Argentina’s Alberto Fernandez Has Olive Branch Coffee Meeting With Macri
(Bloomberg) -- Alberto Fernandez doesn’t take over as Argentine president until Dec. 10, but how he interacts with outgoing leader Mauricio Macri in the meantime is key to an economy in turmoil. On Monday at least the two men were talking.
Fernandez arrived at the presidential palace in downtown Buenos Aires without any staff, save for a spokesman. Television networks showed pictures of the men, both in suits, shaking hands before sitting in armchairs facing each other. They met for about an hour over coffee.
Later on Fernandez smiled and waved as he entered a car to leave, but he did not comment.
Even that is a start for what could be a tricky transition period from a market-friendly leader who tried to enact fiscal discipline, to a left-leaning populist who has promised to increase spending for a public tired of the high cost of living and lack of strong public services.
Fernandez told Macri during the meeting that he will provide details of a team to work with the Macri administration through Dec. 10, a person familiar with their discussion said. Fernandez didn’t mention anyone specific and he did not hand over a list of names, the person said. Fernandez’s adviser Santiago Cafiero will coordinate the transition team, they added.
Macri has been grappling with a contracting economy, high inflation, a sliding currency and a tricky debt negotiation with the International Monetary Fund. The economy could be in even worse shape by the time Fernandez takes office, so statements of intent to work together in the interim could reassure markets, investors and the public alike.
A surprisingly strong win by Fernandez in a primary vote in August spooked markets, with the currency slide that followed forcing Macri to enact capital controls. In the early hours of Monday after Macri conceded the election, Fernandez was giving little away.
“Hopefully those who were our opponents during these four years are conscious of what they’re leaving behind and help us rebuild the country from the ashes,” he told supporters at his campaign bunker.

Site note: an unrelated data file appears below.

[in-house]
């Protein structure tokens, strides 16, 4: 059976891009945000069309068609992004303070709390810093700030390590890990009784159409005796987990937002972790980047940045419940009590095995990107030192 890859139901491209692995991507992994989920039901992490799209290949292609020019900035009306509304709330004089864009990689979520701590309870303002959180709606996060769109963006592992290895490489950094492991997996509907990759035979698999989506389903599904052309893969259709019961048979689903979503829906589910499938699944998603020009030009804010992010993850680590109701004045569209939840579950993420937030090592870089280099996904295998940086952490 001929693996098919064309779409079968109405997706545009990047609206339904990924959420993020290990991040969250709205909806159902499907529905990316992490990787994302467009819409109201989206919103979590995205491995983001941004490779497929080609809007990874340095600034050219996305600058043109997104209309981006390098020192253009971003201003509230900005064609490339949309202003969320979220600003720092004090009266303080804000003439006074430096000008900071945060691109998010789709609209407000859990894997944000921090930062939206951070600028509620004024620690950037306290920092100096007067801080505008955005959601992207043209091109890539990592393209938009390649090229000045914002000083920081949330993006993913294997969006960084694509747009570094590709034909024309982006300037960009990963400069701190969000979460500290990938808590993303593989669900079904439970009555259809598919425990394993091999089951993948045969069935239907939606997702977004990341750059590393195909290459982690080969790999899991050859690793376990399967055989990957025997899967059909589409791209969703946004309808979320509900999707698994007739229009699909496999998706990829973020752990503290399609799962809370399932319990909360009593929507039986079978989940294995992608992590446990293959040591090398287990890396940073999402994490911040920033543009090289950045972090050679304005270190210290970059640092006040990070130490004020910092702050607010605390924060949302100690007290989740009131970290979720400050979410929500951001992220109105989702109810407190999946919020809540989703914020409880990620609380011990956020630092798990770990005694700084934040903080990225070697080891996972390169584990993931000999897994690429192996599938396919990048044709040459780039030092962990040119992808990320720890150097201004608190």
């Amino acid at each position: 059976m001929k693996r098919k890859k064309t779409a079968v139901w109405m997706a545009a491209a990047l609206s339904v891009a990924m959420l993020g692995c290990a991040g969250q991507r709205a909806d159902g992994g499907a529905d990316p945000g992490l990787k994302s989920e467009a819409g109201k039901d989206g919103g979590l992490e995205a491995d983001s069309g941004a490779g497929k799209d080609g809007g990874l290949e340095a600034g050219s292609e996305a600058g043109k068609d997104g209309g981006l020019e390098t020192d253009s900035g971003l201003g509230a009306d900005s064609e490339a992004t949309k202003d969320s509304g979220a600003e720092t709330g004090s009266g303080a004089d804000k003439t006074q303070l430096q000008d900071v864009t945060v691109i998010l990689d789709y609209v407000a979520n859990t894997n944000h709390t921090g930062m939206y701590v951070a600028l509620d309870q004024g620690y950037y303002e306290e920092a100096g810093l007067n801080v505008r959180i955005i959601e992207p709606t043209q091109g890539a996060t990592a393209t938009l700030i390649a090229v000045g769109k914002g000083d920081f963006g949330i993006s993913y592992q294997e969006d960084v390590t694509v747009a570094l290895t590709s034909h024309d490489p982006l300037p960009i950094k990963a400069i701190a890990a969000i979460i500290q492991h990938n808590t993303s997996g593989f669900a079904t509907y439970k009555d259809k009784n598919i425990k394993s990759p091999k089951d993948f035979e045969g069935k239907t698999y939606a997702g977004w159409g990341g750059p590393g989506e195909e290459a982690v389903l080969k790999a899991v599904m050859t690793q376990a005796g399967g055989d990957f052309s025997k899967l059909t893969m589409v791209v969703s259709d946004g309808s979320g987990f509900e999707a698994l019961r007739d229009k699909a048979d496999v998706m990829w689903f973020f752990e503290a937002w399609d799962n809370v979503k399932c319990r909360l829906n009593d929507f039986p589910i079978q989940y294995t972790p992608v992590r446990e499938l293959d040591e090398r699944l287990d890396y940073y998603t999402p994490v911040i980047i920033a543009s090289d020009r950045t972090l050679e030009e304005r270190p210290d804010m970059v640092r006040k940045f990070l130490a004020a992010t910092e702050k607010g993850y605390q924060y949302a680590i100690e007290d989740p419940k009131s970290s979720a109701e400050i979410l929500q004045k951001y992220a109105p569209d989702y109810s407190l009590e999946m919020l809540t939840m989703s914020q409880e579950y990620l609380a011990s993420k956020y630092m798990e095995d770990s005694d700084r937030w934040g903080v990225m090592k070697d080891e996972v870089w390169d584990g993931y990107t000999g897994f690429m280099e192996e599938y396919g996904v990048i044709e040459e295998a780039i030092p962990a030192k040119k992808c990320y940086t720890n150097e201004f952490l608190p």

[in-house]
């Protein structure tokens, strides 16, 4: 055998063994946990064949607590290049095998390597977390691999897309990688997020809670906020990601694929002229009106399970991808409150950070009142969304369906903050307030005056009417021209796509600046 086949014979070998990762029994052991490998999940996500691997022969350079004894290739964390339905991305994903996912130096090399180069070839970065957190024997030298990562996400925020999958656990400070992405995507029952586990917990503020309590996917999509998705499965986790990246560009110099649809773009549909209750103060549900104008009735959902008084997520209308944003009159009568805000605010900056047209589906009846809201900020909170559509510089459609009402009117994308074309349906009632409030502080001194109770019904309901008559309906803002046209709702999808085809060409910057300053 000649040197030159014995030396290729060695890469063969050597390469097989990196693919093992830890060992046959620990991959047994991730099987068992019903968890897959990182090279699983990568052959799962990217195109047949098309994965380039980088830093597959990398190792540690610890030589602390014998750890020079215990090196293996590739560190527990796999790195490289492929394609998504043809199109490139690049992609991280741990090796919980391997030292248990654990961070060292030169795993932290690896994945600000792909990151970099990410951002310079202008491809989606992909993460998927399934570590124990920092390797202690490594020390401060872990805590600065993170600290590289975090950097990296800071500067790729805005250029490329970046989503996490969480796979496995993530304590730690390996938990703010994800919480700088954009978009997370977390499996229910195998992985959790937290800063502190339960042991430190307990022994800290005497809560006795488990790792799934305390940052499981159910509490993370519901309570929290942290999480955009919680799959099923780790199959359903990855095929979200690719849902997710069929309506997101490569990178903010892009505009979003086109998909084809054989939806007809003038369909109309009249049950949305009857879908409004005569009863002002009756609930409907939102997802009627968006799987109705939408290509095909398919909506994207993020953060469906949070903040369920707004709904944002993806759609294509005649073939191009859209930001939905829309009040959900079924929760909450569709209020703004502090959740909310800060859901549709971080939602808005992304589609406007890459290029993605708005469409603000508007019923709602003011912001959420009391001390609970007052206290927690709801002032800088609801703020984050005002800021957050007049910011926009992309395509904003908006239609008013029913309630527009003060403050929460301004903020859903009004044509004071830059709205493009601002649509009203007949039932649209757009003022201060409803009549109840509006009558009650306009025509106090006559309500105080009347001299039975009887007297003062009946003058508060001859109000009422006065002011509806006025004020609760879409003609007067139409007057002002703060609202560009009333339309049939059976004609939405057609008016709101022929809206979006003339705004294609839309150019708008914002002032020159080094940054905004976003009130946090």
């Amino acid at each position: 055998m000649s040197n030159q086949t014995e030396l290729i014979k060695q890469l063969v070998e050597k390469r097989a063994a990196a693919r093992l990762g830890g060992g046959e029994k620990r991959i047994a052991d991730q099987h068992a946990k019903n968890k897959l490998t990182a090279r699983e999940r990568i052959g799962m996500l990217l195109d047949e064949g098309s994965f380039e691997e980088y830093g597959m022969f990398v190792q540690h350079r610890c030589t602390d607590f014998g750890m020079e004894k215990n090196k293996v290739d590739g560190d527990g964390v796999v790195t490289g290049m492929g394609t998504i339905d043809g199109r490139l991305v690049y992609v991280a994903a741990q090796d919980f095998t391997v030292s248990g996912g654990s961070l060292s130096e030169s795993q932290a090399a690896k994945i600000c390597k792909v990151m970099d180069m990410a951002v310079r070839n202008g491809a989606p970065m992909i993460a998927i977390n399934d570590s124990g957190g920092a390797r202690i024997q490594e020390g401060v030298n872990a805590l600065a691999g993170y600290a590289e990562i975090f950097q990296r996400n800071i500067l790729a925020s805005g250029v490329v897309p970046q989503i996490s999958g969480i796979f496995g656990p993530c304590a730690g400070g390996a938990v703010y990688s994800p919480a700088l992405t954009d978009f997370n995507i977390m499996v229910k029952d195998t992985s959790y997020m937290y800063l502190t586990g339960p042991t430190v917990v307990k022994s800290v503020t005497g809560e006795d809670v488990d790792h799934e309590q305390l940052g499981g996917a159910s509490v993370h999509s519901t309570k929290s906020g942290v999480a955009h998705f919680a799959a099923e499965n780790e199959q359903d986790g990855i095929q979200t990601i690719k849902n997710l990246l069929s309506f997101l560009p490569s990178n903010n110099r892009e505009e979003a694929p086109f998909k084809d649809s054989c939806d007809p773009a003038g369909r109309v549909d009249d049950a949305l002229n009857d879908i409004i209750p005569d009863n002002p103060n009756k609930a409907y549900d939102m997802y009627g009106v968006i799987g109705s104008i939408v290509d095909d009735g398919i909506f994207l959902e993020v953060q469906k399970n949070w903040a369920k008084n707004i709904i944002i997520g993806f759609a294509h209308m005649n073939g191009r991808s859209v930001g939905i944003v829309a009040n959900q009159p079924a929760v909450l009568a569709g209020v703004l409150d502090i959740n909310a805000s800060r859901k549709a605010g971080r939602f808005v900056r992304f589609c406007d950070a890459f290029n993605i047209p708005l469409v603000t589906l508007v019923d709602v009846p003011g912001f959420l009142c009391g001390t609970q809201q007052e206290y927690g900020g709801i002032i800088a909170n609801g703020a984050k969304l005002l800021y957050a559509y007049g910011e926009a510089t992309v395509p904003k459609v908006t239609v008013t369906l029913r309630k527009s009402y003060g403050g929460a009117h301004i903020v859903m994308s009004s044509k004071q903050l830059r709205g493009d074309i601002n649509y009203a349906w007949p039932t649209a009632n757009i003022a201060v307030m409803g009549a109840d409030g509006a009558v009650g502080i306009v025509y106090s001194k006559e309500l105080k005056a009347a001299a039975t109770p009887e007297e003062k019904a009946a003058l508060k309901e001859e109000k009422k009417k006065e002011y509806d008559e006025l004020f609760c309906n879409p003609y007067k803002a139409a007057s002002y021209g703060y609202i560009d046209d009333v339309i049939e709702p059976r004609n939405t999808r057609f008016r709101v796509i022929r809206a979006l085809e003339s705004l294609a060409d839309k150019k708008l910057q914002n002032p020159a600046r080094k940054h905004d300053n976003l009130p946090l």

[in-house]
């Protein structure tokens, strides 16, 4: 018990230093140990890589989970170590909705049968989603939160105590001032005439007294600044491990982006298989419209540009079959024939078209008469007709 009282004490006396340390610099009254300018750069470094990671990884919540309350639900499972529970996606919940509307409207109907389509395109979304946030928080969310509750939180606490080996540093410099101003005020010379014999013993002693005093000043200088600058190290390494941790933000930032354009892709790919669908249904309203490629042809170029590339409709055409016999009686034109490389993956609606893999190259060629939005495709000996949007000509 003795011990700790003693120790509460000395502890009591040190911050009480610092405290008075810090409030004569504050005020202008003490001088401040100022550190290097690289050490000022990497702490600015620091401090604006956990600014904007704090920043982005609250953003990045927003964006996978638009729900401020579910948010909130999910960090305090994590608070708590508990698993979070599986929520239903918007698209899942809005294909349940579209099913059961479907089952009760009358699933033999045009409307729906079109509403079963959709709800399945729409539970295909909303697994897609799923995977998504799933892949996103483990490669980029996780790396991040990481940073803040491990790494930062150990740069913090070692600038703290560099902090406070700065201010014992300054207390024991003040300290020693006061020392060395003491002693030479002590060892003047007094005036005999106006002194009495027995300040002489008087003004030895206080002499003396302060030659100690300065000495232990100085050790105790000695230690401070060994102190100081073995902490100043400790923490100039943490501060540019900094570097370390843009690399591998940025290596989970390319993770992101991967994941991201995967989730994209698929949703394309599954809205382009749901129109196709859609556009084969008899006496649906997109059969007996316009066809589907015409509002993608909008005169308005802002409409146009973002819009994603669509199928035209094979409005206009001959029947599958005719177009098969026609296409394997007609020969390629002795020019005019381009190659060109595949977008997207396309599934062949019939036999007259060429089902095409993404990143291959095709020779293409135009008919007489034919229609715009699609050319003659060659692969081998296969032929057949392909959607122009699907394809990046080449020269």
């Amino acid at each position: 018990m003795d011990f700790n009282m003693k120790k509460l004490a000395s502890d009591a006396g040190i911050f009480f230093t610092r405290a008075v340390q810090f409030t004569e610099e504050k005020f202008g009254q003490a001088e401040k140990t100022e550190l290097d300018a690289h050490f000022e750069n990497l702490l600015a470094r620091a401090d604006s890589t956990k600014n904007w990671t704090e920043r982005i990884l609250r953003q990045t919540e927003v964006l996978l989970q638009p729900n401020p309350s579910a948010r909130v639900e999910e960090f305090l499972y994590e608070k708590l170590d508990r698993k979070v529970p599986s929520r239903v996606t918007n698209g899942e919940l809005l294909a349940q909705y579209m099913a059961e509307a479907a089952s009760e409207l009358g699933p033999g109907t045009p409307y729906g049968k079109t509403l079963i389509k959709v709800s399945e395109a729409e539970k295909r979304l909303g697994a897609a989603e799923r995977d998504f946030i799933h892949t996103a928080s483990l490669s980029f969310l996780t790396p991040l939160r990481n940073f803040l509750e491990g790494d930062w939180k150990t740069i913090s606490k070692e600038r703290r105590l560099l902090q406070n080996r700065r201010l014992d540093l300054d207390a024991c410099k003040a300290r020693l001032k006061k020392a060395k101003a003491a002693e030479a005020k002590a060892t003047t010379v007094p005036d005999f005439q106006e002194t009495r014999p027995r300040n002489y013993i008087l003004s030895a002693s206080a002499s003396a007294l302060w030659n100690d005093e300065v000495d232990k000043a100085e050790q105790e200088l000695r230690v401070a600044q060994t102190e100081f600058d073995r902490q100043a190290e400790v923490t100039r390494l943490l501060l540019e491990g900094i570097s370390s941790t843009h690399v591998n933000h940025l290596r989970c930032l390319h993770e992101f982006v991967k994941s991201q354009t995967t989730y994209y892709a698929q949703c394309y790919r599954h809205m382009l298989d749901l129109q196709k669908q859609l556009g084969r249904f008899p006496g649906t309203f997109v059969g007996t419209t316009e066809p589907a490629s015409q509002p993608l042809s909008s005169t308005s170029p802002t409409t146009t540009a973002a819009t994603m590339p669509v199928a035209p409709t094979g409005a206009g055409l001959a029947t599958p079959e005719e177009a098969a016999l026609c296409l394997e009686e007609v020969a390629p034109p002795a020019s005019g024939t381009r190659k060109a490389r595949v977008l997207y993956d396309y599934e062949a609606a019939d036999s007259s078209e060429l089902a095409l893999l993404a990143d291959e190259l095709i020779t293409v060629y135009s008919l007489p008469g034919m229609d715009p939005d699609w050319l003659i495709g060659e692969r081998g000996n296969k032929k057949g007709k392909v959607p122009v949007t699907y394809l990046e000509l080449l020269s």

Analysts argue Fernandez may need to moderate his rhetoric after Macri’s coalition fared better than expected in congressional races, setting the stage for potential gridlock.
“That implies greater limitations for Alberto Fernandez’s future government,” said Camila Perochena, a political science professor at University of Torcuato Di Tella in Buenos Aires. “The need to reach consensus with the opposition is becoming more evident.”
Investors are waiting for Fernandez to unveil his economic team and further clues to his policy direction. His team ranges from traditional economists to unorthodox policy makers. It’s unclear how Fernandez will renegotiate Argentina’s $56 billion credit line with the IMF, a deal that’s currently suspended due to policy uncertainty.
“Alberto Fernandez will have little time to find the formula for an economic turnaround,” said Nicolas Solari, director of polling firm Real Time Data. “The coalition he’s bringing to the presidency is just as broad as it is unstable.”
For his part, Macri’s government moved quickly overnight to limit the market fallout from his loss, significantly tightening capital controls to stabilize the peso. Argentines can only buy $200 in greenbacks per month, sharply down from the previous ceiling put in place Sept. 1 of $10,000. Before then, dollar purchases were unlimited.
Argentina’s Election and Currency Controls: All You Need to Know
The Argentine peso gained 0.8% on Monday after the controls. Bonds declined, with spreads between U.S. Treasury notes widening 98 basis points to the highest in nearly two months. Stocks also declined with a benchmark U.S.-listed ETF falling 2.4%.
A key question will be how Fernandez interacts with his powerful deputy, former president Cristina Fernandez de Kirchner. She was president from 2007 to 2015 and handed Macri an economy damaged by years of Peronism -- an anti-elite political movement that traditionally favors workers over business owners.
“We’ll have to see the tone of Fernandez’s administration to find consensus,” said Juan Germano, director of Argentina polling firm Isonomia. “The last four years showed there was no consensus between Kirchner’s and Macri’s parties, but with this election result, both sides have more incentives to reach consensus.”
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